ReplyDeleteI always loved math but I've forgotten algebra and looking at your worksheets started giving me some anxiety. I'll have to refresh myself on this so I can be ready when my son starts algebra (he's in grade 3 now). I've already been working on my proportions/cross multiplying, my favourite ;)

ReplyDeleteThis teacher loves everything about this post!! You are amazing Andrea!!

ReplyDeleteWould it be weird if I moved my whole family from Virginia to Texas just so my kids could have you as a teacher?

ReplyDeleteAs a fellow math teacher, I LOVE it all. Are you on TpT? I would love to see your math 7 and algebra resources!

ReplyDeleteDo you get to choose which textbooks are used for your class? Just wondering how your lesson plans are impacted if your school changes textbook publishers, etc. I'm a community college professor, and feel like every couple of semesters, I'm starting over because the textbook publisher changes, and that has a large impact on the resources I've created (as opposed to using the next edition, which results in smaller changes).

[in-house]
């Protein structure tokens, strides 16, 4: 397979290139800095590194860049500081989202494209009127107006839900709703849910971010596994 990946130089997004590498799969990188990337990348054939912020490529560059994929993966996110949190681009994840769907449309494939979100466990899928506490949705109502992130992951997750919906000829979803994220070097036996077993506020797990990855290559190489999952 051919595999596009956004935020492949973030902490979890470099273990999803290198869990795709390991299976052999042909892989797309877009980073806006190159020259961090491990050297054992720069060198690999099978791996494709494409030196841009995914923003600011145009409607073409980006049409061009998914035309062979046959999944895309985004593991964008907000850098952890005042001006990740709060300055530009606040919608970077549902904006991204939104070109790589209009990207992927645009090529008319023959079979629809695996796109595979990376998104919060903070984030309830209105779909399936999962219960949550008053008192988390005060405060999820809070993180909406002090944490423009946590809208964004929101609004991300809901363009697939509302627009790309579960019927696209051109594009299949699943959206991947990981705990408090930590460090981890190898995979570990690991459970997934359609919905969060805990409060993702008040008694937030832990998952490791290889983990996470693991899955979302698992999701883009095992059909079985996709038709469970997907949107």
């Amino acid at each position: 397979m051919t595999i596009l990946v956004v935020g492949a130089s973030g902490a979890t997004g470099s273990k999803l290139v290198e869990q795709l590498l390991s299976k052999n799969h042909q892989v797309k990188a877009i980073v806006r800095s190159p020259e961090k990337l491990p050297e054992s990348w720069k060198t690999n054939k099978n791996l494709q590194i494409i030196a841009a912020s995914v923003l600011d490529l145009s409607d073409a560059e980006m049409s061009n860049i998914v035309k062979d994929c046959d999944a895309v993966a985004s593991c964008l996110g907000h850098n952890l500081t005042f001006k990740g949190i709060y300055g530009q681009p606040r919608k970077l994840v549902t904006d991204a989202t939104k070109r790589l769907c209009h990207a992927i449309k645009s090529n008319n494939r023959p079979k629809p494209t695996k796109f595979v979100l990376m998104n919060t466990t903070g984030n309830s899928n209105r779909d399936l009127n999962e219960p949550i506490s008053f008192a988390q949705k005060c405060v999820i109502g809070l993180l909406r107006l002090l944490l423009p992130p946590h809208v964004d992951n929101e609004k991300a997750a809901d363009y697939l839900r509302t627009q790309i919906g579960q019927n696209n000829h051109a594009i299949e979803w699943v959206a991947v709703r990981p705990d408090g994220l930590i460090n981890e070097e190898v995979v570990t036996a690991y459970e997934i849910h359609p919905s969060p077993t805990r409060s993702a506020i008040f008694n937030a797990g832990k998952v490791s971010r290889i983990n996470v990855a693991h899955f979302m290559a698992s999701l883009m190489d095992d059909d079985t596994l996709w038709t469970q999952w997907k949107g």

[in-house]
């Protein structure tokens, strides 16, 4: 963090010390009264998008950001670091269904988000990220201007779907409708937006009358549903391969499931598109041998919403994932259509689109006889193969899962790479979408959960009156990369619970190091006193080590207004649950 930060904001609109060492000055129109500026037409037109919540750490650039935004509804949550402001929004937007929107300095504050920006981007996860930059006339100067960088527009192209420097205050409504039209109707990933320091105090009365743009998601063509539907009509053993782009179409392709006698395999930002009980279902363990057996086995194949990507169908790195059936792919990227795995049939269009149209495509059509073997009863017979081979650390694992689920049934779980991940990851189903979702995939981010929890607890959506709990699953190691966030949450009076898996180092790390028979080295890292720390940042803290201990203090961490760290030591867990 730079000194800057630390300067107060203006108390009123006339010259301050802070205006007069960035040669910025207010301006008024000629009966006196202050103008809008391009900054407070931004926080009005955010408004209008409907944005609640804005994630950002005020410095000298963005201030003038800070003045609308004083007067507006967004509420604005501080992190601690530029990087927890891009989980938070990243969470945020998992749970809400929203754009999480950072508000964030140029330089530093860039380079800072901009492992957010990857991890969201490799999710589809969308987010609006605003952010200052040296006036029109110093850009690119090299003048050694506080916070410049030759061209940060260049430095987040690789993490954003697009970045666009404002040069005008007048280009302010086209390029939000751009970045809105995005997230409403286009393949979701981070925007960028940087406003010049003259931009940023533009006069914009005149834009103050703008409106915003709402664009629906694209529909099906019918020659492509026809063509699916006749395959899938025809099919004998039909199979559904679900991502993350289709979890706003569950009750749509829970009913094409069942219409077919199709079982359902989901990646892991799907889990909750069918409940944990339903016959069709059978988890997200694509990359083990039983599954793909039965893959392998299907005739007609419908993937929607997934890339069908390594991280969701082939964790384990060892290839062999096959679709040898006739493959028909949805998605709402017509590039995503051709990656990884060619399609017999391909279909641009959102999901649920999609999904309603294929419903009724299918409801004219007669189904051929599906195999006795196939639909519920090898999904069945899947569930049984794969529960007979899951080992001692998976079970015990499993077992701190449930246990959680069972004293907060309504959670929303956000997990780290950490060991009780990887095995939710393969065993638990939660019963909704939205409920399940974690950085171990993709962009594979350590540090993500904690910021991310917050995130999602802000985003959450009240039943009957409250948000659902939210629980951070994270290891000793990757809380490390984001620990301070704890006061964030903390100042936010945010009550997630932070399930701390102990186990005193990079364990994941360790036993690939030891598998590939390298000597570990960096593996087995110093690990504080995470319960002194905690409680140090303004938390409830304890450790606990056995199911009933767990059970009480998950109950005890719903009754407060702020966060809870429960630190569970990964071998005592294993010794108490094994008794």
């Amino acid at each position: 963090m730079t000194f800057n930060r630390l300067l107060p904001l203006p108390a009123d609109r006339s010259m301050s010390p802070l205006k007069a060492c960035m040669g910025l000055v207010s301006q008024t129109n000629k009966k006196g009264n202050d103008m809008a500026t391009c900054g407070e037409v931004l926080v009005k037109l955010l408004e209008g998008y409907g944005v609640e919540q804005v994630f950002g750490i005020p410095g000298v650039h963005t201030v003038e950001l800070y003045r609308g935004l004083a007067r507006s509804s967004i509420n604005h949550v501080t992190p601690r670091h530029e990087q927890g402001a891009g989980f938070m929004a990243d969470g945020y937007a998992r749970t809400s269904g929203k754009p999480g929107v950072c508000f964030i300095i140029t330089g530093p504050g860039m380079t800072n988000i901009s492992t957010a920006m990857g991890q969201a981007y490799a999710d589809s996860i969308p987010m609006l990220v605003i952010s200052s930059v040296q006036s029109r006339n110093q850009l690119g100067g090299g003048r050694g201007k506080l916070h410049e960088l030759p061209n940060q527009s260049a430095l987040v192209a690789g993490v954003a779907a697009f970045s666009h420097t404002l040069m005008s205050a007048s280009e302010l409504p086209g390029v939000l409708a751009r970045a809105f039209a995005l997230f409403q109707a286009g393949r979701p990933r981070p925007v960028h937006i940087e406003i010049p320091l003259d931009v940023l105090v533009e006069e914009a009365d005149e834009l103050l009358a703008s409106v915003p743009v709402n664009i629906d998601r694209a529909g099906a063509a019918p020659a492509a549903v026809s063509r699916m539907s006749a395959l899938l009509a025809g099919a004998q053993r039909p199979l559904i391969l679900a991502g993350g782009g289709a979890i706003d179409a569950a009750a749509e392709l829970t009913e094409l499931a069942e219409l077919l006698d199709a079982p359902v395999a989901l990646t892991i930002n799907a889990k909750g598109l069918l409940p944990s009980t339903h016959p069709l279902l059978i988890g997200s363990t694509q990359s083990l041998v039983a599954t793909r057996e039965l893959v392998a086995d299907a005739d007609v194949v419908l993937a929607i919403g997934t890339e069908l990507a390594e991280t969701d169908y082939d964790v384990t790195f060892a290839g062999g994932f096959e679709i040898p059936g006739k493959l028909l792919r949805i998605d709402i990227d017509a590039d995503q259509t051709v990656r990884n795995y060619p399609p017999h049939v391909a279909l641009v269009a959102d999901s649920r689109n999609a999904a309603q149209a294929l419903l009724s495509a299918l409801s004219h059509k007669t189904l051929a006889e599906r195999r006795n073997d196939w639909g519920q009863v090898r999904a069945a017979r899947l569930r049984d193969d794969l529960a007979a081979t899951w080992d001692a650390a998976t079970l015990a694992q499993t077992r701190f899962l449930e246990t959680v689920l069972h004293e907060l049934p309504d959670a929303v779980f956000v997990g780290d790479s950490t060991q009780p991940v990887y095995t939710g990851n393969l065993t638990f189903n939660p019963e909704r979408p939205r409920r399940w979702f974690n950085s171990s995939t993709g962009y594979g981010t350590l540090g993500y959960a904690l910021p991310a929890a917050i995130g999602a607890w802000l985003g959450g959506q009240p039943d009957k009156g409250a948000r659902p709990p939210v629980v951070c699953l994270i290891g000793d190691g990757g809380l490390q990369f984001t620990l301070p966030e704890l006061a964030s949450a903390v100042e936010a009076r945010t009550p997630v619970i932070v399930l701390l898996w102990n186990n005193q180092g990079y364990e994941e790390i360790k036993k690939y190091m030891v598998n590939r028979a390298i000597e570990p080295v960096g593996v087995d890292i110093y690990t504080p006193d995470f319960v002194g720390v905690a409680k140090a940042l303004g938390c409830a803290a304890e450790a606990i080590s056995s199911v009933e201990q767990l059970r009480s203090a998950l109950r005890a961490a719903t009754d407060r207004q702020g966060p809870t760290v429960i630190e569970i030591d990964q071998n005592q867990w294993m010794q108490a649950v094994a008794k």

ReplyDeleteI am not a teacher but just reading this, I feel like I need to order a set of those binders, STAT! Your organization and passion is inspiring!

ReplyDeleteI wish my daughter had had you for a math teacher!

ReplyDeleteWow! This is amazing! What book do you guys use there? Love this!

ReplyDeleteI'm loving your Teacher Tuesday posts! I'm a 7th grade math teacher, and I used your decimal shopping activity last week. I need to get on the binder organization train. Just curious - what book do you use? I'm not a textbook teacher, either, but we have a consumable textbook and are expected to use it. I'm not a fan...

ReplyDeleteI wish my son could have you for a teacher. He is struggling with Algebra I in the 8th grade... I am spending hours a week - first taking their worksheet notes done together in class, redoing every problem to re-teach myself, then we do the corresponding problems on the homework page..... No books that we can access. I try to find online problem examples so I can work through them all first, confirm my answer THEN help walk him through each one... It is a battle and SO NOT FUN! I HATED math in school, use a little geometry and algebra each day in my job now, but this is not a good time for either of us.... Any tips for parents trying to help kids????

ReplyDeleteI love that you tell your students there’s no mysteries and no one is trying to trick you. I tell mine to go back to the lesson they first started having a problem and re-watch the lecture . The info they need will be there 👍🏼

ReplyDeleteI love your sister! I’ve promised myself to get more organized this year. Just curious - What textbook series do you use? Have a great night!

ReplyDelete